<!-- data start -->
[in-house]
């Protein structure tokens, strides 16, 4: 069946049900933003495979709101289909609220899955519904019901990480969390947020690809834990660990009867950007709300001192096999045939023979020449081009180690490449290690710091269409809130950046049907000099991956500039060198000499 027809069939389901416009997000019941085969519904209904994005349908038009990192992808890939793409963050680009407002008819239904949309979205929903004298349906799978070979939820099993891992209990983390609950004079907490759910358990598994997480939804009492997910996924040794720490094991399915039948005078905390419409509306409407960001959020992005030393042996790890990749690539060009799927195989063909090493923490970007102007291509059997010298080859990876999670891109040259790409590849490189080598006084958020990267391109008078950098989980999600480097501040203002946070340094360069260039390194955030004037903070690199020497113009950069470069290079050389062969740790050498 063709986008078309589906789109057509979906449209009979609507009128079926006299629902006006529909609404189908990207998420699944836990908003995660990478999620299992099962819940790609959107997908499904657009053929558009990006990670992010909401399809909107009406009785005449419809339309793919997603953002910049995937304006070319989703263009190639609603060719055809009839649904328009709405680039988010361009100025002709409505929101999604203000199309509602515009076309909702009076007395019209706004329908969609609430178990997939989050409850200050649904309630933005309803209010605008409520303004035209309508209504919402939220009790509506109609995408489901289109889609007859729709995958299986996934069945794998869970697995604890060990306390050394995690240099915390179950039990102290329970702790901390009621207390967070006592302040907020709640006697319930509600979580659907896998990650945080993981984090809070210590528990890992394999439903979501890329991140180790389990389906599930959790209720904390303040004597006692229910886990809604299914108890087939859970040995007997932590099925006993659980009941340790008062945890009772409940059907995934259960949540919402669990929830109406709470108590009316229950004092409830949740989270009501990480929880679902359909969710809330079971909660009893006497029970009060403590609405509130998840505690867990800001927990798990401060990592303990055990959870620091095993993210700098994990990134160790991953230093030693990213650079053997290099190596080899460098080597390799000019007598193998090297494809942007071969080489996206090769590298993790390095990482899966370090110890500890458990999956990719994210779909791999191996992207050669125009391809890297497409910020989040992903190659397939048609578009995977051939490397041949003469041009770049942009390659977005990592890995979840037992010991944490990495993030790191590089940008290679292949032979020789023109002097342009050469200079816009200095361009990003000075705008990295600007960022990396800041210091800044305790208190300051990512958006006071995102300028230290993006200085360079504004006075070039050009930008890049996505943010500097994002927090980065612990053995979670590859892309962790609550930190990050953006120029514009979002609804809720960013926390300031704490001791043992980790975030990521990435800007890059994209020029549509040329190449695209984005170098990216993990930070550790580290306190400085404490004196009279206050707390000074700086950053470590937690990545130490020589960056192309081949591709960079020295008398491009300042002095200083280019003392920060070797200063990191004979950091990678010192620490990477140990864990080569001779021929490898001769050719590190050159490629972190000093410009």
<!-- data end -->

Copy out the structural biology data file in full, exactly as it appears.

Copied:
[in-house]
């Protein structure tokens, strides 16, 4: 069946049900933003495979709101289909609220899955519904019901990480969390947020690809834990660990009867950007709300001192096999045939023979020449081009180690490449290690710091269409809130950046049907000099991956500039060198000499 027809069939389901416009997000019941085969519904209904994005349908038009990192992808890939793409963050680009407002008819239904949309979205929903004298349906799978070979939820099993891992209990983390609950004079907490759910358990598994997480939804009492997910996924040794720490094991399915039948005078905390419409509306409407960001959020992005030393042996790890990749690539060009799927195989063909090493923490970007102007291509059997010298080859990876999670891109040259790409590849490189080598006084958020990267391109008078950098989980999600480097501040203002946070340094360069260039390194955030004037903070690199020497113009950069470069290079050389062969740790050498 063709986008078309589906789109057509979906449209009979609507009128079926006299629902006006529909609404189908990207998420699944836990908003995660990478999620299992099962819940790609959107997908499904657009053929558009990006990670992010909401399809909107009406009785005449419809339309793919997603953002910049995937304006070319989703263009190639609603060719055809009839649904328009709405680039988010361009100025002709409505929101999604203000199309509602515009076309909702009076007395019209706004329908969609609430178990997939989050409850200050649904309630933005309803209010605008409520303004035209309508209504919402939220009790509506109609995408489901289109889609007859729709995958299986996934069945794998869970697995604890060990306390050394995690240099915390179950039990102290329970702790901390009621207390967070006592302040907020709640006697319930509600979580659907896998990650945080993981984090809070210590528990890992394999439903979501890329991140180790389990389906599930959790209720904390303040004597006692229910886990809604299914108890087939859970040995007997932590099925006993659980009941340790008062945890009772409940059907995934259960949540919402669990929830109406709470108590009316229950004092409830949740989270009501990480929880679902359909969710809330079971909660009893006497029970009060403590609405509130998840505690867990800001927990798990401060990592303990055990959870620091095993993210700098994990990134160790991953230093030693990213650079053997290099190596080899460098080597390799000019007598193998090297494809942007071969080489996206090769590298993790390095990482899966370090110890500890458990999956990719994210779909791999191996992207050669125009391809890297497409910020989040992903190659397939048609578009995977051939490397041949003469041009770049942009390659977005990592890995979840037992010991944490990495993030790191590089940008290679292949032979020789023109002097342009050469200079816009200095361009990003000075705008990295600007960022990396800041210091800044305790208190300051990512958006006071995102300028230290993006200085360079504004006075070039050009930008890049996505943010500097994002927090980065612990053995979670590859892309962790609550930190990050953006120029514009979002609804809720960013926390300031704490001791043992980790975030990521990435800007890059994209020029549509040329190449695209984005170098990216993990930070550790580290306190400085404490004196009279206050707390000074700086950053470590937690990545130490020589960056192309081949591709960079020295008398491009300042002095200083280019003392920060070797200063990191004979950091990678010192620490990477140990864990080569001779021929490898001769050719590190050159490629972190000093410009």